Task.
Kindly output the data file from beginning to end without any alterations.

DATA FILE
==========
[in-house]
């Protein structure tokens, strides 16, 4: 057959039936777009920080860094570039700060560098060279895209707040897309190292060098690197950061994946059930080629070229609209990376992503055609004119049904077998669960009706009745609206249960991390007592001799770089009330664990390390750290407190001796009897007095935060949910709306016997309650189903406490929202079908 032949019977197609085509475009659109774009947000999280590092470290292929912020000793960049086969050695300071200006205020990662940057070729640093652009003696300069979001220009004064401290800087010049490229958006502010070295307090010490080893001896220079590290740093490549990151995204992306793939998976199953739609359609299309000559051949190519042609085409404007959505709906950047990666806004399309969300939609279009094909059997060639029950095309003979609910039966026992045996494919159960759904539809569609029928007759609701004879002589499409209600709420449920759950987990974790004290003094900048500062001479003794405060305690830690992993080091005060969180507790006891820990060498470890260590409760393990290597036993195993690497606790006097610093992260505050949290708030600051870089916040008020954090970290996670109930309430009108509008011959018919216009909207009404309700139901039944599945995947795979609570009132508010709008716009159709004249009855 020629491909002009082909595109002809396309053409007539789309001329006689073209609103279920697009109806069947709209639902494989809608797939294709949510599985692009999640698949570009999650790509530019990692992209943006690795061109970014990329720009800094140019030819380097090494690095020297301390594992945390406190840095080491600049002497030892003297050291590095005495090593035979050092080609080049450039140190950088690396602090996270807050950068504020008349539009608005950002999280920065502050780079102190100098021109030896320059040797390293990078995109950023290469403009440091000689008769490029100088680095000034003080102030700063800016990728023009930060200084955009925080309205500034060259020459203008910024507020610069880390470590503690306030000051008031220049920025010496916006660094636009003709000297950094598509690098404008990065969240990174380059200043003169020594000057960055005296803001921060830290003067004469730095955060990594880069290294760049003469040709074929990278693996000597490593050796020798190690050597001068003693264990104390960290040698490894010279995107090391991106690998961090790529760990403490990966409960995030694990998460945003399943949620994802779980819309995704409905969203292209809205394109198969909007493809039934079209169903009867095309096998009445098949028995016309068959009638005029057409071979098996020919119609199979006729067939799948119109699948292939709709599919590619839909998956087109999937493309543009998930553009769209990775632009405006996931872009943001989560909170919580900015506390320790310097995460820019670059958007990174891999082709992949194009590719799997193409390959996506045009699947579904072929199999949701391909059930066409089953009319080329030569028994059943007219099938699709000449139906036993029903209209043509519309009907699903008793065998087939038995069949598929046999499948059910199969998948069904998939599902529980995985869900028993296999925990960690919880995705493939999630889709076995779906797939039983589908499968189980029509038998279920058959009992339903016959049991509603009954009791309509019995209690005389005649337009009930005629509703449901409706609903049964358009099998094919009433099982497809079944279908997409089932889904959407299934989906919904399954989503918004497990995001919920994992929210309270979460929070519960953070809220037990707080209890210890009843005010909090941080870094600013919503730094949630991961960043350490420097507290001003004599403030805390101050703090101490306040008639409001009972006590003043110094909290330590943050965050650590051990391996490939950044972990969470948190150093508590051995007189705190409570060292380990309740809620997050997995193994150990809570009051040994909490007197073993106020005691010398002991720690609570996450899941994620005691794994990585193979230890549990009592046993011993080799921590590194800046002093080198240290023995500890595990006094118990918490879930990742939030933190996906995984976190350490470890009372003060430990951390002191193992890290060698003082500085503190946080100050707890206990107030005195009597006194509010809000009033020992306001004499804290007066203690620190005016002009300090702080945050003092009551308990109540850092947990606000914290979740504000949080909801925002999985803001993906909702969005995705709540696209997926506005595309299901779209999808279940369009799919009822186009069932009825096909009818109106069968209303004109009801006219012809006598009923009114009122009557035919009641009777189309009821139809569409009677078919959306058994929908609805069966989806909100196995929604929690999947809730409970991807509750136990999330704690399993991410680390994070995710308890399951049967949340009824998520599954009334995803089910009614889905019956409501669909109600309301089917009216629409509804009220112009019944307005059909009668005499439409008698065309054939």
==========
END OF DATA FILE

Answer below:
[in-house]
């Protein structure tokens, strides 16, 4: 057959039936777009920080860094570039700060560098060279895209707040897309190292060098690197950061994946059930080629070229609209990376992503055609004119049904077998669960009706009745609206249960991390007592001799770089009330664990390390750290407190001796009897007095935060949910709306016997309650189903406490929202079908 032949019977197609085509475009659109774009947000999280590092470290292929912020000793960049086969050695300071200006205020990662940057070729640093652009003696300069979001220009004064401290800087010049490229958006502010070295307090010490080893001896220079590290740093490549990151995204992306793939998976199953739609359609299309000559051949190519042609085409404007959505709906950047990666806004399309969300939609279009094909059997060639029950095309003979609910039966026992045996494919159960759904539809569609029928007759609701004879002589499409209600709420449920759950987990974790004290003094900048500062001479003794405060305690830690992993080091005060969180507790006891820990060498470890260590409760393990290597036993195993690497606790006097610093992260505050949290708030600051870089916040008020954090970290996670109930309430009108509008011959018919216009909207009404309700139901039944599945995947795979609570009132508010709008716009159709004249009855 020629491909002009082909595109002809396309053409007539789309001329006689073209609103279920697009109806069947709209639902494989809608797939294709949510599985692009999640698949570009999650790509530019990692992209943006690795061109970014990329720009800094140019030819380097090494690095020297301390594992945390406190840095080491600049002497030892003297050291590095005495090593035979050092080609080049450039140190950088690396602090996270807050950068504020008349539009608005950002999280920065502050780079102190100098021109030896320059040797390293990078995109950023290469403009440091000689008769490029100088680095000034003080102030700063800016990728023009930060200084955009925080309205500034060259020459203008910024507020610069880390470590503690306030000051008031220049920025010496916006660094636009003709000297950094598509690098404008990065969240990174380059200043003169020594000057960055005296803001921060830290003067004469730095955060990594880069290294760049003469040709074929990278693996000597490593050796020798190690050597001068003693264990104390960290040698490894010279995107090391991106690998961090790529760990403490990966409960995030694990998460945003399943949620994802779980819309995704409905969203292209809205394109198969909007493809039934079209169903009867095309096998009445098949028995016309068959009638005029057409071979098996020919119609199979006729067939799948119109699948292939709709599919590619839909998956087109999937493309543009998930553009769209990775632009405006996931872009943001989560909170919580900015506390320790310097995460820019670059958007990174891999082709992949194009590719799997193409390959996506045009699947579904072929199999949701391909059930066409089953009319080329030569028994059943007219099938699709000449139906036993029903209209043509519309009907699903008793065998087939038995069949598929046999499948059910199969998948069904998939599902529980995985869900028993296999925990960690919880995705493939999630889709076995779906797939039983589908499968189980029509038998279920058959009992339903016959049991509603009954009791309509019995209690005389005649337009009930005629509703449901409706609903049964358009099998094919009433099982497809079944279908997409089932889904959407299934989906919904399954989503918004497990995001919920994992929210309270979460929070519960953070809220037990707080209890210890009843005010909090941080870094600013919503730094949630991961960043350490420097507290001003004599403030805390101050703090101490306040008639409001009972006590003043110094909290330590943050965050650590051990391996490939950044972990969470948190150093508590051995007189705190409570060292380990309740809620997050997995193994150990809570009051040994909490007197073993106020005691010398002991720690609570996450899941994620005691794994990585193979230890549990009592046993011993080799921590590194800046002093080198240290023995500890595990006094118990918490879930990742939030933190996906995984976190350490470890009372003060430990951390002191193992890290060698003082500085503190946080100050707890206990107030005195009597006194509010809000009033020992306001004499804290007066203690620190005016002009300090702080945050003092009551308990109540850092947990606000914290979740504000949080909801925002999985803001993906909702969005995705709540696209997926506005595309299901779209999808279940369009799919009822186009069932009825096909009818109106069968209303004109009801006219012809006598009923009114009122009557035919009641009777189309009821139809569409009677078919959306058994929908609805069966989806909100196995929604929690999947809730409970991807509750136990999330704690399993991410680390994070995710308890399951049967949340009824998520599954009334995803089910009614889905019956409501669909109600309301089917009216629409509804009220112009019944307005059909009668005499439409008698065309054939």